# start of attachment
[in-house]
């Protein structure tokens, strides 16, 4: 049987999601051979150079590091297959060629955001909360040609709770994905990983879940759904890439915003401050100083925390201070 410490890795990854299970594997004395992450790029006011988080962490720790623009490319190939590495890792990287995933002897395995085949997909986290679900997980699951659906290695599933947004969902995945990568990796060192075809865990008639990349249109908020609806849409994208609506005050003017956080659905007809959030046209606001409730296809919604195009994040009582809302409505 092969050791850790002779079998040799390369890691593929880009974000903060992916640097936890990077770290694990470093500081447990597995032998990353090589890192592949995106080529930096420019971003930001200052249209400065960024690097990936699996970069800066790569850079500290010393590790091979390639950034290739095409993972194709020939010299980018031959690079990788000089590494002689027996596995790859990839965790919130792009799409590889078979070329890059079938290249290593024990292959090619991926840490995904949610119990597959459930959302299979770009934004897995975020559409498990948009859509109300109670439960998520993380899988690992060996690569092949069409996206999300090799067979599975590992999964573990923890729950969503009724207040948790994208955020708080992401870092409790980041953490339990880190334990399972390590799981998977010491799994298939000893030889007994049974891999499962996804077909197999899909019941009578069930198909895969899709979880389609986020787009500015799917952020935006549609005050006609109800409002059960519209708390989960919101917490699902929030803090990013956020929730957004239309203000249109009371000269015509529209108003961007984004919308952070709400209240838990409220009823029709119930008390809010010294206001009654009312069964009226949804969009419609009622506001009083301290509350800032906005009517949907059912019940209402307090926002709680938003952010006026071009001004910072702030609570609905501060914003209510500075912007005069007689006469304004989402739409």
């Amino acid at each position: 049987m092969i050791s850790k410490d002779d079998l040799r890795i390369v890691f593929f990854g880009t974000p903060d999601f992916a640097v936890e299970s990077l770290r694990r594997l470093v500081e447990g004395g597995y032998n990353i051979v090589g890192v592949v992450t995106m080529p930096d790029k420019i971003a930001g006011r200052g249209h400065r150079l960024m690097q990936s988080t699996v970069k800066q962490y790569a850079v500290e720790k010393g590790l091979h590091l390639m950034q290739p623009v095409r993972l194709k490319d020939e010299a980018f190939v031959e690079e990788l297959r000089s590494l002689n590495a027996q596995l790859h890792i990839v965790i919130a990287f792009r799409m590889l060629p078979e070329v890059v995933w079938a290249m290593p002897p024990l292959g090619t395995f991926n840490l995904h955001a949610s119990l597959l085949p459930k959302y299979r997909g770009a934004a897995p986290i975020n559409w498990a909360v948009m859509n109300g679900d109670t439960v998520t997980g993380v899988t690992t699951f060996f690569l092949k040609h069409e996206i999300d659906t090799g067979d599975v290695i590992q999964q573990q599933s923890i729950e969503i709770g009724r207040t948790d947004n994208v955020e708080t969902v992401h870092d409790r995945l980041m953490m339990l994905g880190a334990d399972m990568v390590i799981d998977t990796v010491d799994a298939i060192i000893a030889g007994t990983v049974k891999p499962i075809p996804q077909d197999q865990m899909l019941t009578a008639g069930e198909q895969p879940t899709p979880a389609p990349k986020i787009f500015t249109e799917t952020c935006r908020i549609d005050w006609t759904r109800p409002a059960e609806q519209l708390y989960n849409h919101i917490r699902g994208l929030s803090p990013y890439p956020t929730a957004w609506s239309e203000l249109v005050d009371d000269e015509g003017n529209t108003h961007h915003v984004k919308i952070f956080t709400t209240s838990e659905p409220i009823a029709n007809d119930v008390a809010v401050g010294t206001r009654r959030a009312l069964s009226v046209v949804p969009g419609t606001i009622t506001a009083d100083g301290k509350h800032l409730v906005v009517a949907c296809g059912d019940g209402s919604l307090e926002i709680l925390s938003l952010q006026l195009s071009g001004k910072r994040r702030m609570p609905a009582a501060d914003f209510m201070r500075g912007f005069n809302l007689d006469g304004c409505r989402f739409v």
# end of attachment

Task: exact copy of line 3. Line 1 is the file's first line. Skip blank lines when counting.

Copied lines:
């Amino acid at each position: 049987m092969i050791s850790k410490d002779d079998l040799r890795i390369v890691f593929f990854g880009t974000p903060d999601f992916a640097v936890e299970s990077l770290r694990r594997l470093v500081e447990g004395g597995y032998n990353i051979v090589g890192v592949v992450t995106m080529p930096d790029k420019i971003a930001g006011r200052g249209h400065r150079l960024m690097q990936s988080t699996v970069k800066q962490y790569a850079v500290e720790k010393g590790l091979h590091l390639m950034q290739p623009v095409r993972l194709k490319d020939e010299a980018f190939v031959e690079e990788l297959r000089s590494l002689n590495a027996q596995l790859h890792i990839v965790i919130a990287f792009r799409m590889l060629p078979e070329v890059v995933w079938a290249m290593p002897p024990l292959g090619t395995f991926n840490l995904h955001a949610s119990l597959l085949p459930k959302y299979r997909g770009a934004a897995p986290i975020n559409w498990a909360v948009m859509n109300g679900d109670t439960v998520t997980g993380v899988t690992t699951f060996f690569l092949k040609h069409e996206i999300d659906t090799g067979d599975v290695i590992q999964q573990q599933s923890i729950e969503i709770g009724r207040t948790d947004n994208v955020e708080t969902v992401h870092d409790r995945l980041m953490m339990l994905g880190a334990d399972m990568v390590i799981d998977t990796v010491d799994a298939i060192i000893a030889g007994t990983v049974k891999p499962i075809p996804q077909d197999q865990m899909l019941t009578a008639g069930e198909q895969p879940t899709p979880a389609p990349k986020i787009f500015t249109e799917t952020c935006r908020i549609d005050w006609t759904r109800p409002a059960e609806q519209l708390y989960n849409h919101i917490r699902g994208l929030s803090p990013y890439p956020t929730a957004w609506s239309e203000l249109v005050d009371d000269e015509g003017n529209t108003h961007h915003v984004k919308i952070f956080t709400t209240s838990e659905p409220i009823a029709n007809d119930v008390a809010v401050g010294t206001r009654r959030a009312l069964s009226v046209v949804p969009g419609t606001i009622t506001a009083d100083g301290k509350h800032l409730v906005v009517a949907c296809g059912d019940g209402s919604l307090e926002i709680l925390s938003l952010q006026l195009s071009g001004k910072r994040r702030m609570p609905a009582a501060d914003f209510m201070r500075g912007f005069n809302l007689d006469g304004c409505r989402f739409v």